Snarky

Nice snarky comment with no substance to back it up. Why do you even bother commenting?

A little late

"For the librarian that is a professional a book like this is important because it looks at the larger picture and to have some UNDERSTANDING of why you do what you do. If you don't know where the profession has been and why it has been there it is harder to figure out what you are going to do in the future."

If you don't already grasp that larger picture, then by definition (as usually thrown about), you're not yet a professional.

So this would be potentially useful as another MLS textbook, if that's the goal, but it's telling everyone else what they had better have already absorbed.

Haven't read the book

>>So this would be potentially useful as another MLS textbook, if that's the goal, but it's telling everyone else what they had better have already absorbed.

You haven't read the book and you are intentionally playing devil's advocate for seemingly no useful purpose.

But....

The man is primarily a "cataloger" and a card carrying member of some high rank of ALA...does he really know what goes on in libraries other than AARC II?

Not to insert facts but...

and not to defend Gorman, either--but he was university librarian at a good-size university library for quite a few years. He's done a bit more than cataloging in his career. (An unfortunate amount of bloviating regarding blogs and the like, but that's another issue entirely.)

Thanks for the welcome back

Having stayed away from LISNews for a good while because of these sorts of puerile "discussions" I thought I'd give it another try. I know, my bad.

I most certainly am not, nor will I ever be, a high ranking ALA member--not even a member currently--but I am a "cataloger" or whatever it is that is used to describe my type. And I, at least, have a damn good idea what goes on in an academic library, at least, having worked s a student and staff for 6 years in circulation, reserves & ILL.

I guess the last thing I want to say is that perhaps several of you have no need to read the book since it sounds like you never have been, nor ever will be, professionals, or I should say professional. Sure hope I never have to use the libraries in which you folks work.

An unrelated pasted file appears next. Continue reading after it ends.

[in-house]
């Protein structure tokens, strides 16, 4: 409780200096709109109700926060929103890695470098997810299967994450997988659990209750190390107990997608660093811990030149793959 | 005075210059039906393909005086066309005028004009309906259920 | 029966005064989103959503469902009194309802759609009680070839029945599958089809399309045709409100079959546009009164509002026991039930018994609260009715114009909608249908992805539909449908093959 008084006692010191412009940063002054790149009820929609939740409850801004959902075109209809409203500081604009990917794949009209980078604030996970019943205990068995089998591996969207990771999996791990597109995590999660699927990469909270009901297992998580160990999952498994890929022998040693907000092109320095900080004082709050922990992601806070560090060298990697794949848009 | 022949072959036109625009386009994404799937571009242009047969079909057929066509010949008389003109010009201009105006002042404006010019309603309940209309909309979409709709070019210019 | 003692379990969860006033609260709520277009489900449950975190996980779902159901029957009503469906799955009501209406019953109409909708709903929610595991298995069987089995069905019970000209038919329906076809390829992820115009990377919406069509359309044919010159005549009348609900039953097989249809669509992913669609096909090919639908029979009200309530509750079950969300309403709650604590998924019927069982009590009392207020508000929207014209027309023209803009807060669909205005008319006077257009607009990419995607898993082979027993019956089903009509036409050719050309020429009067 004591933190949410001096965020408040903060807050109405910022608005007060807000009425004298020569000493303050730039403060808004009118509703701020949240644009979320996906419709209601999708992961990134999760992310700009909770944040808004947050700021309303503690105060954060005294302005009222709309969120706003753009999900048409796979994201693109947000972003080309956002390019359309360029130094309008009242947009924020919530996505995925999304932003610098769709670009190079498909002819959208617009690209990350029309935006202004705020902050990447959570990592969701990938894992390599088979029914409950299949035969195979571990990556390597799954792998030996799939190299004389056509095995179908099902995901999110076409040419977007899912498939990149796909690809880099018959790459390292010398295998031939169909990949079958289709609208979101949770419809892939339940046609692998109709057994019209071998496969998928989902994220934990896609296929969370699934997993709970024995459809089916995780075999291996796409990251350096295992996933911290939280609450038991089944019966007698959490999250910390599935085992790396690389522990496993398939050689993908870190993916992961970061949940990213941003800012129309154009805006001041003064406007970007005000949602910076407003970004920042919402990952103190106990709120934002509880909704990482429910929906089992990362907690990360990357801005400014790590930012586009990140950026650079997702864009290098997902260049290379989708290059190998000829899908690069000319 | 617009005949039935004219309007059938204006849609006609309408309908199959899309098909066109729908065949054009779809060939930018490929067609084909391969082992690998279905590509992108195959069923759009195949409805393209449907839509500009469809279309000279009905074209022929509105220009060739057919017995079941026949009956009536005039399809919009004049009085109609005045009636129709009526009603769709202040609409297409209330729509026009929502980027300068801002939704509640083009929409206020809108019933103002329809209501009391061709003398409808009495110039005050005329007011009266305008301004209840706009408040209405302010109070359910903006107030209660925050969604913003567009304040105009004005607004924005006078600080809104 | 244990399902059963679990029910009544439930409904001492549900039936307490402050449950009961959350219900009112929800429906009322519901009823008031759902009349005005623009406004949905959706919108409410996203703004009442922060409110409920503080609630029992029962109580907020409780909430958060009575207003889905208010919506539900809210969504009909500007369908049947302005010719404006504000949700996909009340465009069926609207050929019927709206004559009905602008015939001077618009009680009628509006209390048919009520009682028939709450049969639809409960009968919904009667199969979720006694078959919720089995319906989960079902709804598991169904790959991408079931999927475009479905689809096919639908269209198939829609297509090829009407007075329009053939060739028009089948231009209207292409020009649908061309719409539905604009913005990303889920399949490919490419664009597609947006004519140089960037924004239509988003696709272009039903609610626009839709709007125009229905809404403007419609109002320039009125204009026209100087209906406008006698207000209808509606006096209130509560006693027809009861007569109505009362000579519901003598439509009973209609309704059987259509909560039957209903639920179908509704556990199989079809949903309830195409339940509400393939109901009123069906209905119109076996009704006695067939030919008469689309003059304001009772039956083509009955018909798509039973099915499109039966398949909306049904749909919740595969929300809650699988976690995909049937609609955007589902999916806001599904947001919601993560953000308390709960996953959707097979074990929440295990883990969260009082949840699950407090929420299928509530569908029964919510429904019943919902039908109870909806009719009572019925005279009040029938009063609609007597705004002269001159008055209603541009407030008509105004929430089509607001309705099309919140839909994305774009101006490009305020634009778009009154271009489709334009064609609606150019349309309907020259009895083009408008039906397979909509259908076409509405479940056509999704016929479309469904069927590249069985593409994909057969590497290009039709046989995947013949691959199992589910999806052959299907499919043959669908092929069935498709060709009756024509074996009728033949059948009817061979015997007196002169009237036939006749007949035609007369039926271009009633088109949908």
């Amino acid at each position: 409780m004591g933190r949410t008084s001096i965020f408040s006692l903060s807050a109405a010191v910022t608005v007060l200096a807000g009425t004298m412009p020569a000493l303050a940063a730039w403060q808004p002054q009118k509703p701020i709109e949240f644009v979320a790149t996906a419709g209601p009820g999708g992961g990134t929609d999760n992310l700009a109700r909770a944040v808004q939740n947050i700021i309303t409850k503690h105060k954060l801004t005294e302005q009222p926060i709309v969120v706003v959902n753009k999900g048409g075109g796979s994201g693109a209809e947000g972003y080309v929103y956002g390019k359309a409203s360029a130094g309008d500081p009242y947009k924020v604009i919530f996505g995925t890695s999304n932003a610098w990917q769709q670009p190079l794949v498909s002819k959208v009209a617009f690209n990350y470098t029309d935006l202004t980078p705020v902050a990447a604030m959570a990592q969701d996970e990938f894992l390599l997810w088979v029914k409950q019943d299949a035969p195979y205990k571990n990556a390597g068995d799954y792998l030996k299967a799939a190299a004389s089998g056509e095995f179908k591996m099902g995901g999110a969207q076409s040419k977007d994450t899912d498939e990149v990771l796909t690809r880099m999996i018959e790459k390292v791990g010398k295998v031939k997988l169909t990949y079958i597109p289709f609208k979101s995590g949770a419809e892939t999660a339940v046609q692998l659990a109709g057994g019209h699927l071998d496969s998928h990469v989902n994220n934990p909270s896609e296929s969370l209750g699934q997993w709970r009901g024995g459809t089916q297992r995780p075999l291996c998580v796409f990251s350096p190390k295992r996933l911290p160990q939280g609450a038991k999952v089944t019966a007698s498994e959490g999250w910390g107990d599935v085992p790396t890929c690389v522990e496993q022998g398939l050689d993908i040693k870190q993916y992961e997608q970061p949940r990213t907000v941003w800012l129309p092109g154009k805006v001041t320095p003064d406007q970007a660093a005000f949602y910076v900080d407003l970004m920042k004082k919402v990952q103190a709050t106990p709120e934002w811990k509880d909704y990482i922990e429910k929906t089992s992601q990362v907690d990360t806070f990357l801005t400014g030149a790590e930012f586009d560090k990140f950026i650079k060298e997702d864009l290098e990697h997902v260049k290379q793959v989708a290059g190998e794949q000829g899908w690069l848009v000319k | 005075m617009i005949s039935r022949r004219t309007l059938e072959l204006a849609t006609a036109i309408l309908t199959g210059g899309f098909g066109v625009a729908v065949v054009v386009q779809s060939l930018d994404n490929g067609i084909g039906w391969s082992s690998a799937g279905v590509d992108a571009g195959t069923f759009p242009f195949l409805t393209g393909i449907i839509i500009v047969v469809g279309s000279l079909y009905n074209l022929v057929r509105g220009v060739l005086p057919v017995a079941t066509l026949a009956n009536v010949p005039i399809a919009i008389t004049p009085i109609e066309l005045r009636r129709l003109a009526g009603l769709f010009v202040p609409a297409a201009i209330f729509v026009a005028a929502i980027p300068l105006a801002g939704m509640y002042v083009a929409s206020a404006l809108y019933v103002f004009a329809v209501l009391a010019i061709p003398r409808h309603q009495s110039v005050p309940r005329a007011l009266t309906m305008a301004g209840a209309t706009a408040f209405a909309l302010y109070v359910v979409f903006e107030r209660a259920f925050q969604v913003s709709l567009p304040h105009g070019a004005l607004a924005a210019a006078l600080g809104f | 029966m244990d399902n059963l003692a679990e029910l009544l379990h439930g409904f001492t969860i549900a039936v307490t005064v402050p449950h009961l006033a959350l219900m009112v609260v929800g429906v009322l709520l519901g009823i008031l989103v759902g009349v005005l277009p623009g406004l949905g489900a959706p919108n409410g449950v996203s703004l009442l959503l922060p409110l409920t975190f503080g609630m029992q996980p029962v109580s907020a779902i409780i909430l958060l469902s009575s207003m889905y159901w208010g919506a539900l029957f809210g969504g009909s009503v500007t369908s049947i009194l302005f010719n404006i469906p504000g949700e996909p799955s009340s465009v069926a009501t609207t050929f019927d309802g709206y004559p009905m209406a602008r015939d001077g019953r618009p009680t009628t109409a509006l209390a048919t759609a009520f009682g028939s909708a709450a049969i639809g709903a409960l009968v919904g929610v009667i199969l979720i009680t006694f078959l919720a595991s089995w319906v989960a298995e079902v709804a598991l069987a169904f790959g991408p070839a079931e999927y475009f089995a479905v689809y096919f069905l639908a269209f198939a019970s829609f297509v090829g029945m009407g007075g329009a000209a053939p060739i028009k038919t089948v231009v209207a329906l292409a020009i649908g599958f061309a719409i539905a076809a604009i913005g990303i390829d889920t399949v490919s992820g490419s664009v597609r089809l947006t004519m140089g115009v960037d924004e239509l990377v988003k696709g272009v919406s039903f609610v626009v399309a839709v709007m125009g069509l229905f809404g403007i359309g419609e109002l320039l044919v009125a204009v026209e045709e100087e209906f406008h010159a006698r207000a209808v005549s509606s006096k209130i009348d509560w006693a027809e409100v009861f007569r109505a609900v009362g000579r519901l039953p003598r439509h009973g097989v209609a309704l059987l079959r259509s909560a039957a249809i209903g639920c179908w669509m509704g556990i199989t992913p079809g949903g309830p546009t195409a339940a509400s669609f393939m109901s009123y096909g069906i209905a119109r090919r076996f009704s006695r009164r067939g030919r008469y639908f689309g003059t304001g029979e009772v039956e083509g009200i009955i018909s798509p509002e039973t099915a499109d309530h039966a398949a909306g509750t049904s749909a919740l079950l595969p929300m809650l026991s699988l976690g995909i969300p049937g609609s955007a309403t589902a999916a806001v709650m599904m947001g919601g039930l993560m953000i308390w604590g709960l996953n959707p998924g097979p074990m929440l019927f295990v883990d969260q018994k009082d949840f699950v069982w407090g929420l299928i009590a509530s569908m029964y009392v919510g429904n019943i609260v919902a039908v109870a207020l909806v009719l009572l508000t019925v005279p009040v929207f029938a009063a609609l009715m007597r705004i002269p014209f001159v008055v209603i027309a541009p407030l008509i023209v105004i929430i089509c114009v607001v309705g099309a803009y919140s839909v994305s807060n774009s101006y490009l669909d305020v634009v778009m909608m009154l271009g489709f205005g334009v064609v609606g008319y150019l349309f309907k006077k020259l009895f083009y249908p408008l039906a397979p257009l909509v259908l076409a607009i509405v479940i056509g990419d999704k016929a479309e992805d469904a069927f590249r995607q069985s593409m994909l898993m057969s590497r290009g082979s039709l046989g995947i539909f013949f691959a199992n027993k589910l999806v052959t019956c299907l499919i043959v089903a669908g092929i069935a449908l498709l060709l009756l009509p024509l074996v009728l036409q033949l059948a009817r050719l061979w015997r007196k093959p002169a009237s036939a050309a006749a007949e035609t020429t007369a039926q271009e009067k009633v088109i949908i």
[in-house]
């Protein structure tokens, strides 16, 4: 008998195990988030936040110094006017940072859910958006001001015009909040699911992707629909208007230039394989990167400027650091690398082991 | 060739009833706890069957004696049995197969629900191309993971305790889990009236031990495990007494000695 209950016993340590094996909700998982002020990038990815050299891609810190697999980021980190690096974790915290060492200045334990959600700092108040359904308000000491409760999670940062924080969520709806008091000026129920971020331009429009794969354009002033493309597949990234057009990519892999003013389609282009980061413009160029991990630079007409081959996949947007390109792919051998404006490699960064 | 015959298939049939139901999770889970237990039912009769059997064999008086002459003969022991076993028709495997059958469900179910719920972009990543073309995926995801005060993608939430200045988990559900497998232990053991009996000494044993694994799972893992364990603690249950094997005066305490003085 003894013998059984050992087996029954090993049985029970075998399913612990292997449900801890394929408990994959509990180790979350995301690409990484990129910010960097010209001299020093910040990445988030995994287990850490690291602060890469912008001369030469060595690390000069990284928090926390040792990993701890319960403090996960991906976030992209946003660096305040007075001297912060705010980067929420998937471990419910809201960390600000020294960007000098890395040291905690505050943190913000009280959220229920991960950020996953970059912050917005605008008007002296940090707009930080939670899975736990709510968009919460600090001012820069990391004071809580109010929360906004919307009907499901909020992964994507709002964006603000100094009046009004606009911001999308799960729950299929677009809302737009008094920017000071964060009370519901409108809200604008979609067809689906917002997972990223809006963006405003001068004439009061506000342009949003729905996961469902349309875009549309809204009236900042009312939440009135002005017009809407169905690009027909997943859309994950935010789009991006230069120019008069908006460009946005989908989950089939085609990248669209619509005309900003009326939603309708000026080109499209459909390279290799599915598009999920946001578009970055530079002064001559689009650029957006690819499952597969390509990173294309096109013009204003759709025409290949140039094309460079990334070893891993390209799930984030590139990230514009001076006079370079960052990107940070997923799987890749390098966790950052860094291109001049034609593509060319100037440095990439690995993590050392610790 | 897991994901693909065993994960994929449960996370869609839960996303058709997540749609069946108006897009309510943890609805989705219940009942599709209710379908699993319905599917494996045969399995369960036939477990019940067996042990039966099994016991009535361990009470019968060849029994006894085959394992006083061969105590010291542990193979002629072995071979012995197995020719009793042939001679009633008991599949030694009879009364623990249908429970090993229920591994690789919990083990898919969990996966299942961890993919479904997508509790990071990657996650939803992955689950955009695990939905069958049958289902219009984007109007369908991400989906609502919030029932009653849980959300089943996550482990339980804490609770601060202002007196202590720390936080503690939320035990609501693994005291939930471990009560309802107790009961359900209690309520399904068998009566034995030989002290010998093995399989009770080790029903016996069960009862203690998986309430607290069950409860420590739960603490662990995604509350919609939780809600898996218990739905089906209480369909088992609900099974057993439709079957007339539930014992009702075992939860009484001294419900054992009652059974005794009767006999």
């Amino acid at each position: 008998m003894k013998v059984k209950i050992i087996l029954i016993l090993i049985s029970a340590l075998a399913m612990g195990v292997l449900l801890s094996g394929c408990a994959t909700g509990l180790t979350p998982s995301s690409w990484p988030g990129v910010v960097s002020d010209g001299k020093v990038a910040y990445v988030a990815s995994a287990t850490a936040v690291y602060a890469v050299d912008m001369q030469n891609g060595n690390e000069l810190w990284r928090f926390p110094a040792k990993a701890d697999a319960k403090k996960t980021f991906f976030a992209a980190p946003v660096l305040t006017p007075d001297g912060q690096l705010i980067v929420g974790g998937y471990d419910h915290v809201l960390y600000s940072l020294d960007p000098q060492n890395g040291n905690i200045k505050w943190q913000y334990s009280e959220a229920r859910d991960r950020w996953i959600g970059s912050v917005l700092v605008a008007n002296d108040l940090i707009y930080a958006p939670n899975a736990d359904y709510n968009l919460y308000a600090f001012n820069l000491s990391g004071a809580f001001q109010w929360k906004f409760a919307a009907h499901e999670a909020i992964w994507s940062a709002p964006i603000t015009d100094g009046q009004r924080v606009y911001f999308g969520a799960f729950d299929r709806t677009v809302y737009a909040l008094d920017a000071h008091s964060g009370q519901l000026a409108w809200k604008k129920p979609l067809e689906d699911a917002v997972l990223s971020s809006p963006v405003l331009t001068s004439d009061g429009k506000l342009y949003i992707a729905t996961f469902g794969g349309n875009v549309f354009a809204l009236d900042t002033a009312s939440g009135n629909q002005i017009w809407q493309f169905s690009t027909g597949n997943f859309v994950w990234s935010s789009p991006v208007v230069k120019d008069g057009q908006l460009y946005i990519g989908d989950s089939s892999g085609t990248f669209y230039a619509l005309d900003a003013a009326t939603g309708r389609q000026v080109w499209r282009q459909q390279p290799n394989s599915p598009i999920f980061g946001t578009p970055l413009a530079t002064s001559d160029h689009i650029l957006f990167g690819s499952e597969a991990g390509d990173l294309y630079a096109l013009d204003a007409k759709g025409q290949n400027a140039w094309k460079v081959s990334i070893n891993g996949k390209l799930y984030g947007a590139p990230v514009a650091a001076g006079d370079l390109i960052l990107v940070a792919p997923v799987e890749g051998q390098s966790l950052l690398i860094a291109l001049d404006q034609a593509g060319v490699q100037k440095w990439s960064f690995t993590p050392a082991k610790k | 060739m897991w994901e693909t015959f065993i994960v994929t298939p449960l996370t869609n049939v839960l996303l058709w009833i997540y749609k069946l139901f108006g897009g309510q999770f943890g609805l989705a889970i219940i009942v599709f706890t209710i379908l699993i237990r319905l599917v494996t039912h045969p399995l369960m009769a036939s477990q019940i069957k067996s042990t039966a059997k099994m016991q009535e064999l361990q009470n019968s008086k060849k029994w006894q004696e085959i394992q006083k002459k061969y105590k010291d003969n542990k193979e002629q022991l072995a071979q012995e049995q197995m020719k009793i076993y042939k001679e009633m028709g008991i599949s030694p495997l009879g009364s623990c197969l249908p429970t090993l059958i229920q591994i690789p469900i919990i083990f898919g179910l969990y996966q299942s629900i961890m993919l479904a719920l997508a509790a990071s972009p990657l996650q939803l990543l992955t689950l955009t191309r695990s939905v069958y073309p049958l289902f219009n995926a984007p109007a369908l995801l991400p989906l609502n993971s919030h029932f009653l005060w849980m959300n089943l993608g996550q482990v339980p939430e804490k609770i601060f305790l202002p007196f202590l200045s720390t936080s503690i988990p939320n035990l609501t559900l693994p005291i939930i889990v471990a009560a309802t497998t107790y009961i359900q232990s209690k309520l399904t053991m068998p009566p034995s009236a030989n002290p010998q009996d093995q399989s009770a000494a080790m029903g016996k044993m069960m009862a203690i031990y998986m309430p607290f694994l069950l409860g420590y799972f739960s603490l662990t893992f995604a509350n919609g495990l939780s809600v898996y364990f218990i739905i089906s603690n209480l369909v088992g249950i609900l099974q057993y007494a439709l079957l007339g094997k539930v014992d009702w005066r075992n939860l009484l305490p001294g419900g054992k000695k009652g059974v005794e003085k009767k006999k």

sorry?

Is your sole reason for saying I'm unprofessional the fact that I didn't like the book?

Not at all

In fact, I don't really expect many to like the book because not many will ever read it and because it has, you know, big words and stuff. It contains theoretical discussions of philosophy, ethics, and professionalism and how they do/should translate into action in our daily practice and relations with each other.

I consider you unprofessional for your puerile comments on this post, and on the many other comments I've seen by you on this site. There are many ways to say you don't like something or that you don't intend to read something and some are less childish than others.

theory

The library profession is choking to death on theory. That's my opinion.

I would advise against going through your career assuming that everyone who disagrees with you or everyone who doesn't adopt the falsely enlightened tone of an Internet Bodhisattva is "puerile" or "childish." They could just be, you know, normal.

It's also not the best idea to assume it's your special snowflake genius that under assault here. I've read the majority of the works Budd cited when I was in graduate school (big words and all!) and I feel that rolling around in contextless, abstract sophistry does no one any good.

I notice that your bio has a lack of (library) public service experience. Perhaps there's a problem in perspective there; yours and mine.

Chuck

p.s. Go Black Knights.